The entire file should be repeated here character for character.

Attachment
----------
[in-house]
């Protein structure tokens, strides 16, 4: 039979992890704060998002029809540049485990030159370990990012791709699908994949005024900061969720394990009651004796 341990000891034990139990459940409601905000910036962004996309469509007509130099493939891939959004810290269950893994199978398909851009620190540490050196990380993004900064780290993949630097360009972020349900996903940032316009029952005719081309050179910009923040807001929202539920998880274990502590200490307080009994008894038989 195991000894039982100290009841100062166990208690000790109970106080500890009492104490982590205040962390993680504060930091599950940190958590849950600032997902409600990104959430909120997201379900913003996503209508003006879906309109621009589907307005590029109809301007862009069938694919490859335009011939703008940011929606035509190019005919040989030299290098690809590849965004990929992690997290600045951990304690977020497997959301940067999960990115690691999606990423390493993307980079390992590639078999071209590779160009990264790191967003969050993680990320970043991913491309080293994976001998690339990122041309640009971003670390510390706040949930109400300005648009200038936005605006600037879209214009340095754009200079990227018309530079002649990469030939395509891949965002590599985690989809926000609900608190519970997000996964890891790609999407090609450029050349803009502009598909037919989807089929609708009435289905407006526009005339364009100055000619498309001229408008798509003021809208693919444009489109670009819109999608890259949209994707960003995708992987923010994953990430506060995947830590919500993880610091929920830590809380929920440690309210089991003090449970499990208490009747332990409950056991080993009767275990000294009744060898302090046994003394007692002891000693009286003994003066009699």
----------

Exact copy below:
[in-house]
């Protein structure tokens, strides 16, 4: 039979992890704060998002029809540049485990030159370990990012791709699908994949005024900061969720394990009651004796 341990000891034990139990459940409601905000910036962004996309469509007509130099493939891939959004810290269950893994199978398909851009620190540490050196990380993004900064780290993949630097360009972020349900996903940032316009029952005719081309050179910009923040807001929202539920998880274990502590200490307080009994008894038989 195991000894039982100290009841100062166990208690000790109970106080500890009492104490982590205040962390993680504060930091599950940190958590849950600032997902409600990104959430909120997201379900913003996503209508003006879906309109621009589907307005590029109809301007862009069938694919490859335009011939703008940011929606035509190019005919040989030299290098690809590849965004990929992690997290600045951990304690977020497997959301940067999960990115690691999606990423390493993307980079390992590639078999071209590779160009990264790191967003969050993680990320970043991913491309080293994976001998690339990122041309640009971003670390510390706040949930109400300005648009200038936005605006600037879209214009340095754009200079990227018309530079002649990469030939395509891949965002590599985690989809926000609900608190519970997000996964890891790609999407090609450029050349803009502009598909037919989807089929609708009435289905407006526009005339364009100055000619498309001229408008798509003021809208693919444009489109670009819109999608890259949209994707960003995708992987923010994953990430506060995947830590919500993880610091929920830590809380929920440690309210089991003090449970499990208490009747332990409950056991080993009767275990000294009744060898302090046994003394007692002891000693009286003994003066009699």